Quebec Premier Francois Legault leads a small-town Conservative government that has defined progressive positions on climate change and child care, while overseeing this country’s toughest pandemic management policies.

Even in Ontario, Premier Doug Ford has been forced to lead an interventionist government due to the pandemic. While its support has fluctuated over the past two years, Ford still leads in nearly every opinion poll.

Whoever leads the Conservative party in the next election will have to bridge the significant regional and ideological differences within the party. The new leader must reverse the perception among central and eastern Canadians that the Conservatives remain a western-based and western-influenced party. Only then can the party tap into the large base of moderate-to-small-c Conservative voters east of the Manitoba border.

Pragmatism versus Trump-style populism

Harper wasn’t a populist any more than 20e-Progressive Conservative prime ministers of the century like Brian Mulroney, Joe Clark and Kim Campbell. Since 2015, however, conservatives have increasingly embraced a strain of right-wing populism that significantly overlaps with the Trump-style populism that has corroded the US Republican Party in recent years.

The occupation of downtown Ottawa by an assortment of far-right extremists and anarchists has only exacerbated the Conservative Party’s dangerous flirtation with Trump-style populism. Recent events have underscored the inherent ideological tensions that prevail among conservatives – a schism that more often than not pits urban, pragmatic and socially liberal Conservative MPs against their more rural, ideological and socially conservative colleagues.

These obvious tensions have been there since the convoy violently passed Ottawa at the end of January. Prominent moderate Conservative MPs like Pierre Paul-Hus from Quebec and Michael Chong from Ontario spoke out forcefully against the convoy, while some of the party’s most influential figures gave the protesters a warm welcome.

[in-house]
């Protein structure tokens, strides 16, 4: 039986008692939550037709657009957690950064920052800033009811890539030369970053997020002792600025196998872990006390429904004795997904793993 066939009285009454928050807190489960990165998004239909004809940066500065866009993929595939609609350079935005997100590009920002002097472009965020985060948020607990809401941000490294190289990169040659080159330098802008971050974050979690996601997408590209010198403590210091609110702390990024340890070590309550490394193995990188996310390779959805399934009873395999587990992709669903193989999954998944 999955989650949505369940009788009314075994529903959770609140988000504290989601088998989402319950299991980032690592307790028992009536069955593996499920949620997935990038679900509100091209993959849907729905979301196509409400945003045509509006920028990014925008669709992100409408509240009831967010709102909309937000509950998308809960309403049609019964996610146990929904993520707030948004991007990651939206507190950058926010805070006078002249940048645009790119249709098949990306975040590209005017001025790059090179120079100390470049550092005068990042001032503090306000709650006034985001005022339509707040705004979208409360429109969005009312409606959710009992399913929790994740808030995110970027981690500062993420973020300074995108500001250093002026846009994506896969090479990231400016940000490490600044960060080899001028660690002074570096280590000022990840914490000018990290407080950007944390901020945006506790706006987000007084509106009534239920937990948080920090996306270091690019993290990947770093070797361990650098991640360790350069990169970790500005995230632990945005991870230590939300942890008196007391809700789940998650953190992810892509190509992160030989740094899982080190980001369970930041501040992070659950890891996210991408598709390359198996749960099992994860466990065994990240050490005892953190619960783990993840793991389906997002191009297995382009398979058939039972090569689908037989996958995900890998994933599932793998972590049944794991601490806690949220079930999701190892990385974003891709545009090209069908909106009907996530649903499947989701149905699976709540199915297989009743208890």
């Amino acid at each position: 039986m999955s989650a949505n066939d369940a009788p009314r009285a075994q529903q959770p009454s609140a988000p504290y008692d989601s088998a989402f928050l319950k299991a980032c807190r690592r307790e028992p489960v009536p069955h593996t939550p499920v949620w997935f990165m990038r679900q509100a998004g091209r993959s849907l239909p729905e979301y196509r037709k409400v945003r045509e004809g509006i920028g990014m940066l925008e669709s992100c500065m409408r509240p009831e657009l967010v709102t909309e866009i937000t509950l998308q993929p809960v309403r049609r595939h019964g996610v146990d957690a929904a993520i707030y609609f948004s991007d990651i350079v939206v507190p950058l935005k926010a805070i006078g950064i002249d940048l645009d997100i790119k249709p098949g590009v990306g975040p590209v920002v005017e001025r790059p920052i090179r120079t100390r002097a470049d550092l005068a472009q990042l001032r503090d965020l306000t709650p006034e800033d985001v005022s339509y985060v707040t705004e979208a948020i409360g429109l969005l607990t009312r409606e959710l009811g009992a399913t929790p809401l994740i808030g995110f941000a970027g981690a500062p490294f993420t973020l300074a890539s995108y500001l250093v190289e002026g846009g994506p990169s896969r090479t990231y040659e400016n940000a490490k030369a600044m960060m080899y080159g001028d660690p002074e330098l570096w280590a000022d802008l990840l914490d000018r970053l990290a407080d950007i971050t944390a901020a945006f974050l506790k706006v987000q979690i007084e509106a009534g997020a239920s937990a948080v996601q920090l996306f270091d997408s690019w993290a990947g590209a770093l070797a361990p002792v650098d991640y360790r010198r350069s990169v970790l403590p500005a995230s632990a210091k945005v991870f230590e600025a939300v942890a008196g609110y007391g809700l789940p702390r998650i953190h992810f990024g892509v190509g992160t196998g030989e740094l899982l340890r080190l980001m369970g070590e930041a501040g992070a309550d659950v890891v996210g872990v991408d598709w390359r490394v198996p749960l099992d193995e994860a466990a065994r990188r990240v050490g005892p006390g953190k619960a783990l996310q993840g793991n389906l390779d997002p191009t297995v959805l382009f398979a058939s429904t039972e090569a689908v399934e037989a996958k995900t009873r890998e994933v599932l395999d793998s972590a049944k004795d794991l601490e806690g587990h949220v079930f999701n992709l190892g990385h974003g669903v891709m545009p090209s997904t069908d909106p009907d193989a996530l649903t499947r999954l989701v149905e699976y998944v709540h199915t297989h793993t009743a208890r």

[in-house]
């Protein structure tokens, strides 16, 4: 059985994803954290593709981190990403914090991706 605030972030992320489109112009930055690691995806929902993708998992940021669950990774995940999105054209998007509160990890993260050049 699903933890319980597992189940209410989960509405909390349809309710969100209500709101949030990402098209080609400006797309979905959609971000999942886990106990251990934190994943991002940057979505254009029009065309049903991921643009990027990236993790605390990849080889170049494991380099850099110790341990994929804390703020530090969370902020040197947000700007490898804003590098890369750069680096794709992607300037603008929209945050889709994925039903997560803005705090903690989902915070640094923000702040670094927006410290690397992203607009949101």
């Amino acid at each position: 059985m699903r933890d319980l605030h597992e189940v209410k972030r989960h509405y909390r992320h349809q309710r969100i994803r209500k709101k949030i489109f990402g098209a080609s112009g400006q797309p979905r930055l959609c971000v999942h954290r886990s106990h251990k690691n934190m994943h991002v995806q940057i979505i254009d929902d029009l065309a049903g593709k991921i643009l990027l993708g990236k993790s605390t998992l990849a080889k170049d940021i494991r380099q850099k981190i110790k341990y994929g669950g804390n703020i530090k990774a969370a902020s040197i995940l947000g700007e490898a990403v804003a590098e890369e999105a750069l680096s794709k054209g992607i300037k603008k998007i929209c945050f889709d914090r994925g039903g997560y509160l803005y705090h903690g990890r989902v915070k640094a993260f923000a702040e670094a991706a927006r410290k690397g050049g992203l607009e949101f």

Interim leader Candice Bergen, former leader Andrew Scheer and leading leadership candidate Pierre Poilievre have all publicly flirted with the convoy and its organizers. In an effort to humiliate Trudeau and align themselves with his fiercest opponents, they prioritized short-term political gain over the Conservative Party’s long-term reputation.

Not so long ago, the Conservatives were seen as lucid realists: the party of law and order and managerial skill. Their refusal to support the government’s decision to invoke Mulroney’s Emergencies Act, and their initial — and, in some cases, ongoing — support for the convoy is anathema to the values ​​they once stood for.

It is not the eternal division between red conservatives and blue conservatives; it’s a split between a variety of principled conservatives and those willing to embrace Trump-style populism at all costs.

Unfortunately, much of the leadership of the Conservative Party seems geared towards meeting the needs of a demographic that does not understand a fundamental tenet of any democratic society: with freedom comes responsibility – the responsibility to get vaccinated and to follow the basic rules of public health. Insisting against “vaccine vendettas” and accusing the prime minister of divisiveness is dangerous and politically short-sighted.

Despite continued challenges from the party, until last month the Tories did not face an existential crisis. But all that has changed now following the strong divisions unleashed in recent weeks.

The convoy descended on Ottawa with the express intention of overthrowing a Liberal Prime Minister. Instead, protesters unwittingly sent a torpedo through the Conservative party, exposing a bitterly divided party that now risks disintegrating again.

Andrew Perez is a communications and public affairs professional from Toronto who has volunteered for Liberal parties at the federal and provincial levels. You can follow him on Twitter @andrewaperez.